VENTURES: John Thompson Scores On Service
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THE Bellville-based John Thompson, which has become a household name across most sectors in South Africa’s economy for its boilers is steaming with activity.
This is so despite the cooling off of the local economy and even those of the export markets, where the company too has an impressive installed base of complete steam generating plants.
Divisional director of John Thompson, Theo Lotter, tells CBN the company achieved record results in turnover and profit for the financial year ending March, with work executed for the first time exceeding R1 billion.
Interestingly, and importantly, revenue from its provision of maintenance and efficiency improvement services exceeded revenues from supply of new plant for the first time. This is a new trend – well planned in advance – that will continue well into the future.
“We realised some two years ago that more emphasis had to be placed on the retention and development of skills, for without these we wouldn’t have a business. We also foresaw, because of changing market conditions, that we should closer focus on the potential that the service market holds”, says Lotter.
This move has already payed off handsomely. Whereas revenue from services represented around 20% of revenue a few years ago, it is now more than 50% and growing.
He points out that John Thompson has a large installed base in the market – for example, John Thompson had supplied more than 2000 boilers in South Africa mostly to the process industry, mines, government institutions like hospitals and prisons etc and power stations– and that it has built up, through the years, long-standing relationships of mutual trust with its customers.
Lotter says increasingly customers realise that they cannot maintain and control efficiency as well as John Thompson, the original equipment manufacturer, with its exceptional expertise in cost effective steam management.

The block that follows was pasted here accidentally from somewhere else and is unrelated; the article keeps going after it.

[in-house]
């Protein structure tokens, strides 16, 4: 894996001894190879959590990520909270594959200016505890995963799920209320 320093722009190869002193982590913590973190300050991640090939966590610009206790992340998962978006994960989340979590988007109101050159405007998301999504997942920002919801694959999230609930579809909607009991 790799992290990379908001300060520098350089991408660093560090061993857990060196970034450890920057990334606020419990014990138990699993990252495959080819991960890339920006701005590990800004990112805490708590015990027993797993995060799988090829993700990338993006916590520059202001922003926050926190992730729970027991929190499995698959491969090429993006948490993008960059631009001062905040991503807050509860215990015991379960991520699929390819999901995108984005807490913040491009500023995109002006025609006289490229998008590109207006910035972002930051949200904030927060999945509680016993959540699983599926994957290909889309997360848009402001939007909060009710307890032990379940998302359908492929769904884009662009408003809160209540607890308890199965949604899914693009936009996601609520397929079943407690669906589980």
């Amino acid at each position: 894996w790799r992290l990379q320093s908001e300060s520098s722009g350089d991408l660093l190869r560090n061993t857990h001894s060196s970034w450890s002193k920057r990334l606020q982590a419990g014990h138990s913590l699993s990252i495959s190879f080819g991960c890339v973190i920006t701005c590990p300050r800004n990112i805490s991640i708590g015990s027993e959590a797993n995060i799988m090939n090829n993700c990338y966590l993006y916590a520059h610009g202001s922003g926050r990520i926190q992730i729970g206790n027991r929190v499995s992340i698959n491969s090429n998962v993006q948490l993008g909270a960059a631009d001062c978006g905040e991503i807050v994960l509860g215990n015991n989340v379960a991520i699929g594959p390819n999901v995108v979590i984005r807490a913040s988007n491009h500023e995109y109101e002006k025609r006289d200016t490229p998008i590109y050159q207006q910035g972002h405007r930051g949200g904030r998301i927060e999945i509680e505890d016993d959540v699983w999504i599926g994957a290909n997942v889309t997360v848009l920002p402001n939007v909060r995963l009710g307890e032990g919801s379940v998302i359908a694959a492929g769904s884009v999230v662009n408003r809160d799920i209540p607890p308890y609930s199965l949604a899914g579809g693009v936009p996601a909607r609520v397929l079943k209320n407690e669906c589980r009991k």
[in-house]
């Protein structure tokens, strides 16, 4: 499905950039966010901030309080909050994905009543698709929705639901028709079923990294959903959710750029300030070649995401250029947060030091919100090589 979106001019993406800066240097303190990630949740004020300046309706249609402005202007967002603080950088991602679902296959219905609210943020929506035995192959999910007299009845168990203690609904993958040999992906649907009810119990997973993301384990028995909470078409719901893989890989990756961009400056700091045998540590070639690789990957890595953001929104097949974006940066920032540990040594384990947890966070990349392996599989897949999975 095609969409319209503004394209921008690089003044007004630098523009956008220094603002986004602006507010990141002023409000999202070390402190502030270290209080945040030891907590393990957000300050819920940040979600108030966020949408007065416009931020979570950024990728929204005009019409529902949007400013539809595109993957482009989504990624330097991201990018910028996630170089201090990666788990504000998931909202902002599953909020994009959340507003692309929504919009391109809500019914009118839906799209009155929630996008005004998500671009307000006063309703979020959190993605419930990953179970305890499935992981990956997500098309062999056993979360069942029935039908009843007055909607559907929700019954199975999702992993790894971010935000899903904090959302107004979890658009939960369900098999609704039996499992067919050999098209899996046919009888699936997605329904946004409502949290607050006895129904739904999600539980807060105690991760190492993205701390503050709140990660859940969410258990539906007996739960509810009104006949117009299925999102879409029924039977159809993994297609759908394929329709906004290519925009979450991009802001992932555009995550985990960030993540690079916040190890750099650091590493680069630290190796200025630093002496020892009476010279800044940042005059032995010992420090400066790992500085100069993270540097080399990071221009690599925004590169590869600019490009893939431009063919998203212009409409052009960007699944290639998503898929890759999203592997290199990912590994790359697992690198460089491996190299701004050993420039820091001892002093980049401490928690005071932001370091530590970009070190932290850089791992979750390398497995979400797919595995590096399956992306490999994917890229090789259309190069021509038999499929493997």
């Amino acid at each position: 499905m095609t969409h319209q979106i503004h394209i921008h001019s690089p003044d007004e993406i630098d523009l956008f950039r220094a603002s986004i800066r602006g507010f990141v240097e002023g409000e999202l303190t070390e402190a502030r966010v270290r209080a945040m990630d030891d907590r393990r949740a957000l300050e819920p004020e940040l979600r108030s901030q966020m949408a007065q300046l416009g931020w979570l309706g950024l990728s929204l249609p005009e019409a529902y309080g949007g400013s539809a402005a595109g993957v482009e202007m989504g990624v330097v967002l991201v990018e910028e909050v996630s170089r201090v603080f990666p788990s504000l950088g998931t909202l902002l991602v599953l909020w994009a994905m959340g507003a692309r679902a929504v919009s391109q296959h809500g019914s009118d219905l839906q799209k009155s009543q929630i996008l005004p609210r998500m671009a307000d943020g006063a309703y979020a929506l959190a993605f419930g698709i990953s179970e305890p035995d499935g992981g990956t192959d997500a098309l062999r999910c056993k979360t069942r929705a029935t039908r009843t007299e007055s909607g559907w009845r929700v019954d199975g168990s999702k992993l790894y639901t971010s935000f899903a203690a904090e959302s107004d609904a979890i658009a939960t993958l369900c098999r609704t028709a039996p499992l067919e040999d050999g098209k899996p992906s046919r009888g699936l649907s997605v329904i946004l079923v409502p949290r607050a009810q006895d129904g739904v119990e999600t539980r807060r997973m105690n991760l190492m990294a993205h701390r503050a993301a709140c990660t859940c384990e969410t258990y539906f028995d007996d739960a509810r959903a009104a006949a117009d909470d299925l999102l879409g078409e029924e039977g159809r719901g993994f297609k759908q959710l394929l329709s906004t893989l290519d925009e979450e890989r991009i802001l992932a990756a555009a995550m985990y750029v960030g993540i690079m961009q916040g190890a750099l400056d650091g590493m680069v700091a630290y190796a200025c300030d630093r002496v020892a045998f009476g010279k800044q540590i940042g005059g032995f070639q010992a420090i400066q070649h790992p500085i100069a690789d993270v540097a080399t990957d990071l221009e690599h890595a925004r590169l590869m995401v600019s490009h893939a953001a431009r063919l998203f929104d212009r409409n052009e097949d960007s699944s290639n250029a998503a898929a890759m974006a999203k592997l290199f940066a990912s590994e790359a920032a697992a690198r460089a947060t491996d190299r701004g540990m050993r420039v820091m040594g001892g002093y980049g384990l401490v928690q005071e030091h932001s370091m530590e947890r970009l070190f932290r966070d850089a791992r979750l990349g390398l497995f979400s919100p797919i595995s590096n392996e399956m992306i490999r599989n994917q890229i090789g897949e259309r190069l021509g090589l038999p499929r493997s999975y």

“For example, with power stations, where we have a permanent presence, availability of electricity has improved dramatically over time and unplanned black-outs have become minimal”, he says.
There is a greater awareness across industry that, because of economic pressure and a number of environmental issues, everybody is forced to look at the energy efficiency of their plants.
Partnerships between John Thompson and customers today provide service solutions which is in sharp contrast with most situations of years gone by, where the company was often only called upon “as an ambulance emergency”, as Lotter puts it.
To effectively execute on its service delivery the company has factory-trained technicians based in Cape Town, Johannesburg, Durban, Nelspruit and Bloemfontein to provide a national network of service for all aspects of boiler combustion – electrical, coal, oil, gas and mixed fuel. In addition, an international service is available to customers throughout Africa, the Middle East and South America.
Ideally John Thompson enters into five year partnerships with customers where it takes care of the whole steam generation and distribution systems. It undertakes to provide the client with a reliable, safe and efficient supply of steam, thereby reducing the client’s financial risk.
The efficiency with which the fuel in the boiler is converted into useful energy is the essence of the service and is one of the main sources of containing the cost of steam generation. “High thermal efficiency comes from using trained and skilled manpower, together with experienced supervision and management. A full understanding of the John Thompson boiler design is essential and ongoing preventative maintenance ensures maximum heat transfer,” Lotter says.
As mentioned, the company has beefed up its staff training. It runs a modern boiler house training school because staff training is an essential part of the programme. John Thompson assumes all responsibility for staff training and the supply of skilled maintenance personnel. Where required, existing staff can be used so as to minimise any risk of labour unrest, as a result of outsourcing.
Lotter is optimistic that there will be a growing demand for the company’s services, not only because provinces need more infrastructural spending on healthcare (hospitals) and Eskom’s spend, but that it will also come from across the board in the private sector as a result of the compelling arguments for the company’s service offering.
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